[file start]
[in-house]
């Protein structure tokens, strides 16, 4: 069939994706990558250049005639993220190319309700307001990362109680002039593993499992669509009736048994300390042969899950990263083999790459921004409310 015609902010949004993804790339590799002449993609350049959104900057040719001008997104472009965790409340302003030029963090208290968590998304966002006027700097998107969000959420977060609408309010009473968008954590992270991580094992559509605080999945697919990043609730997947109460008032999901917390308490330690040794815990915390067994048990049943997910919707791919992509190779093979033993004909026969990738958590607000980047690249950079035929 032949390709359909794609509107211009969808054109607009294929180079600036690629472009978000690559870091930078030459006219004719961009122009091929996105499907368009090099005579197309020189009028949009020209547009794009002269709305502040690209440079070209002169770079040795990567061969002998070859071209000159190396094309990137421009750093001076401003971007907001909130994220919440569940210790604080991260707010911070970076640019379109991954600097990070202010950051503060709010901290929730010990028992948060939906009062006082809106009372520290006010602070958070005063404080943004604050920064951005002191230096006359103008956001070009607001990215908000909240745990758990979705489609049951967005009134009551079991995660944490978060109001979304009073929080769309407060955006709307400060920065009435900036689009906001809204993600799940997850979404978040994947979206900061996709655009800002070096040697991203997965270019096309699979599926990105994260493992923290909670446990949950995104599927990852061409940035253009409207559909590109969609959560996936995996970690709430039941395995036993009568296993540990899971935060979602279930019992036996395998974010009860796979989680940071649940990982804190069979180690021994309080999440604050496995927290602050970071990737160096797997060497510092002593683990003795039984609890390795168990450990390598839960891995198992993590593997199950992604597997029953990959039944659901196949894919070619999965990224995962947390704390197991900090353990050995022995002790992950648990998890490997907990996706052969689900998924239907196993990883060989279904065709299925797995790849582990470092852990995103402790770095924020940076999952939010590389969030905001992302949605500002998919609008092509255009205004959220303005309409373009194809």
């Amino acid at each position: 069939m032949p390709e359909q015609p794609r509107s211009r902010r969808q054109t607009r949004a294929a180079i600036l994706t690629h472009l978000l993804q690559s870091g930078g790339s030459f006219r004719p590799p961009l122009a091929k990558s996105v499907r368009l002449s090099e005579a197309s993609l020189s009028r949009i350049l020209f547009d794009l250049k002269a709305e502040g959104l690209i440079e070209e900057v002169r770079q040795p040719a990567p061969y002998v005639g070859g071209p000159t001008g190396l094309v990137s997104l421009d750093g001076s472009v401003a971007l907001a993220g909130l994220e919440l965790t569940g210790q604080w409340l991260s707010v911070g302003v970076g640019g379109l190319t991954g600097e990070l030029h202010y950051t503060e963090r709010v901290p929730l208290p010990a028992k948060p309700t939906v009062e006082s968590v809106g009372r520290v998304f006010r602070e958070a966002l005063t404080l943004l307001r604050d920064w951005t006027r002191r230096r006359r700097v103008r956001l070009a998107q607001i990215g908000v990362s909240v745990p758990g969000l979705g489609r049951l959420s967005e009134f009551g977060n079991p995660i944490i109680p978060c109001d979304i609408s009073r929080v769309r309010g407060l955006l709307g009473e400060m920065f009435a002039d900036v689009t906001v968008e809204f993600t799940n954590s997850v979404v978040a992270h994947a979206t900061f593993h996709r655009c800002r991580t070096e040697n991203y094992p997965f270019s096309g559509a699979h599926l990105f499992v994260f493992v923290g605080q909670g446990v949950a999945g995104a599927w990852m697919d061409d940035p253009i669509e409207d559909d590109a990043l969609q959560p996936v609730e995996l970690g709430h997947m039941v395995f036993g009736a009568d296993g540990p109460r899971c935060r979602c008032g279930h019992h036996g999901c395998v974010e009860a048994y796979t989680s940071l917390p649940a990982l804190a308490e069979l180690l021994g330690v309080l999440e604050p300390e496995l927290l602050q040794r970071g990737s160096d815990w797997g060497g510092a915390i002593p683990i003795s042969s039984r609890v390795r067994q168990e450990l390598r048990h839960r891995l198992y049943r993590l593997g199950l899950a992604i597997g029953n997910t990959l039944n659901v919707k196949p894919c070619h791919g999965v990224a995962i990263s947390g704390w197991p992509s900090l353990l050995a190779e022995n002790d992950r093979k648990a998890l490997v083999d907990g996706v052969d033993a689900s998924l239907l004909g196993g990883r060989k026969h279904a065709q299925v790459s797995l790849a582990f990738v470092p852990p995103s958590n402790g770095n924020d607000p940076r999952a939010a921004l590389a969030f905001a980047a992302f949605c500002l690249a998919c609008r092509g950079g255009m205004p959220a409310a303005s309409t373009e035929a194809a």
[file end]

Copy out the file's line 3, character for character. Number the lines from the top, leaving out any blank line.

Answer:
């Amino acid at each position: 069939m032949p390709e359909q015609p794609r509107s211009r902010r969808q054109t607009r949004a294929a180079i600036l994706t690629h472009l978000l993804q690559s870091g930078g790339s030459f006219r004719p590799p961009l122009a091929k990558s996105v499907r368009l002449s090099e005579a197309s993609l020189s009028r949009i350049l020209f547009d794009l250049k002269a709305e502040g959104l690209i440079e070209e900057v002169r770079q040795p040719a990567p061969y002998v005639g070859g071209p000159t001008g190396l094309v990137s997104l421009d750093g001076s472009v401003a971007l907001a993220g909130l994220e919440l965790t569940g210790q604080w409340l991260s707010v911070g302003v970076g640019g379109l190319t991954g600097e990070l030029h202010y950051t503060e963090r709010v901290p929730l208290p010990a028992k948060p309700t939906v009062e006082s968590v809106g009372r520290v998304f006010r602070e958070a966002l005063t404080l943004l307001r604050d920064w951005t006027r002191r230096r006359r700097v103008r956001l070009a998107q607001i990215g908000v990362s909240v745990p758990g969000l979705g489609r049951l959420s967005e009134f009551g977060n079991p995660i944490i109680p978060c109001d979304i609408s009073r929080v769309r309010g407060l955006l709307g009473e400060m920065f009435a002039d900036v689009t906001v968008e809204f993600t799940n954590s997850v979404v978040a992270h994947a979206t900061f593993h996709r655009c800002r991580t070096e040697n991203y094992p997965f270019s096309g559509a699979h599926l990105f499992v994260f493992v923290g605080q909670g446990v949950a999945g995104a599927w990852m697919d061409d940035p253009i669509e409207d559909d590109a990043l969609q959560p996936v609730e995996l970690g709430h997947m039941v395995f036993g009736a009568d296993g540990p109460r899971c935060r979602c008032g279930h019992h036996g999901c395998v974010e009860a048994y796979t989680s940071l917390p649940a990982l804190a308490e069979l180690l021994g330690v309080l999440e604050p300390e496995l927290l602050q040794r970071g990737s160096d815990w797997g060497g510092a915390i002593p683990i003795s042969s039984r609890v390795r067994q168990e450990l390598r048990h839960r891995l198992y049943r993590l593997g199950l899950a992604i597997g029953n997910t990959l039944n659901v919707k196949p894919c070619h791919g999965v990224a995962i990263s947390g704390w197991p992509s900090l353990l050995a190779e022995n002790d992950r093979k648990a998890l490997v083999d907990g996706v052969d033993a689900s998924l239907l004909g196993g990883r060989k026969h279904a065709q299925v790459s797995l790849a582990f990738v470092p852990p995103s958590n402790g770095n924020d607000p940076r999952a939010a921004l590389a969030f905001a980047a992302f949605c500002l690249a998919c609008r092509g950079g255009m205004p959220a409310a303005s309409t373009e035929a194809a």